|Name||Eastling Primary School|
|Ofsted Inspection Rating||Good|
|Inspection Date||13 September 2016|
|Address||Kettle Hill Road, Eastling, Faversham, Kent, ME13 0BA|
|Religious Character||Does not apply|
|Number of Pupils||88 (53% boys 47% girls)|
|Number of Pupils per Teacher||15.1|
|Percentage Free School Meals||12.6%|
|Percentage English is Not First Language||1.1%|
|Pupils with SEN Support||6.8%|
|Catchment Area Information Available||Yes, our catchment area data is FREE|
|Last Distance Offered Information Available||Yes|
Information about this school
This is a much smaller than average primary school with a greater than average number of boys in the school. The vast majority of pupils are of White British heritage. The proportion of pupils eligible for the pupil premium (additional funding for those pupils known to be eligible for free school meals and for children looked after) is just below the national average. The proportion of pupils who have special educational needs and/or disabilities is well above that found nationally, especially for those pupils who have a statement of special educational needs or an education, health and care plan. The school meets the current government’s floor standards, which are the minimum expectations for attainment and progress. The school meets the government’s guidelines for publishing information and policies on the school’s website.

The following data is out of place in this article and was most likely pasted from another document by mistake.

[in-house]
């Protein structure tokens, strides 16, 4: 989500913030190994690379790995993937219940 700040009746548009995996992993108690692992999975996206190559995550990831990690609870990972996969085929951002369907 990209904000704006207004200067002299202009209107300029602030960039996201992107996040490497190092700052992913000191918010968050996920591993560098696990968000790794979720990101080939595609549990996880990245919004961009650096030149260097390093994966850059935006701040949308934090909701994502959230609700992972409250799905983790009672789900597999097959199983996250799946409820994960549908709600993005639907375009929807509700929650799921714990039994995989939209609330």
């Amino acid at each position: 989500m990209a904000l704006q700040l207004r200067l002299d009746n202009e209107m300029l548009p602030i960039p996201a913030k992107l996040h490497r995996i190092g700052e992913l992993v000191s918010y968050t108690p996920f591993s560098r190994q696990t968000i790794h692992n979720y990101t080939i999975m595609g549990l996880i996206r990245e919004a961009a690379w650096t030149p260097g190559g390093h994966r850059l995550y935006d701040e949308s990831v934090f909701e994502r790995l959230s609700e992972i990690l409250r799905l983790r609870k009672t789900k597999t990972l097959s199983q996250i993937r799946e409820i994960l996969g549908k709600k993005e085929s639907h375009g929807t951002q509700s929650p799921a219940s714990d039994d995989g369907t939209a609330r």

Summary of key findings for parents and pupils
This is a good school Leaders have taken rapid action to improve teaching, especially in mathematics and writing, so that more pupils make strong progress from their starting points. The majority of current pupils achieve well and reach the standards expected of them. In 2016, the proportion of pupils meeting the expected standards was well above the national average. However, a few of the most able pupils are not yet achieving the highest standards in their subjects, especially in mathematics and reading. Pupils with an education, health and care plan are very well supported by specialist teaching so that they make good progress, especially in reading and writing. A few pupils who need additional support are not yet reaching the same standards as others with similar starting points. The school works effectively with other schools in the local area to ensure that pupils receive a wide range of educational experiences and to support staff to improve their practice. Disadvantaged pupils are increasingly doing well because there is bespoke support for these pupils that meets their individual needs. Governors are very committed and ambitious for the pupils in the school. They scrutinise the work of leaders effectively and check that funding is used efficiently. However, leaders are not reviewing the impact of new approaches sharply enough, so they may miss what works best. Pupils are polite and respectful. They are caring and concerned about others. Pupils, teachers and parents work well together so that the school plays a central role in the community. Pupils receive a good start to their education in the early years, make good progress in school and are well prepared for secondary school on leaving. Those pupils who fall behind in reading receive good support so that the majority catch up quickly. However, a few pupils do not attend school often enough and overall the school’s attendance is slightly below that of other schools.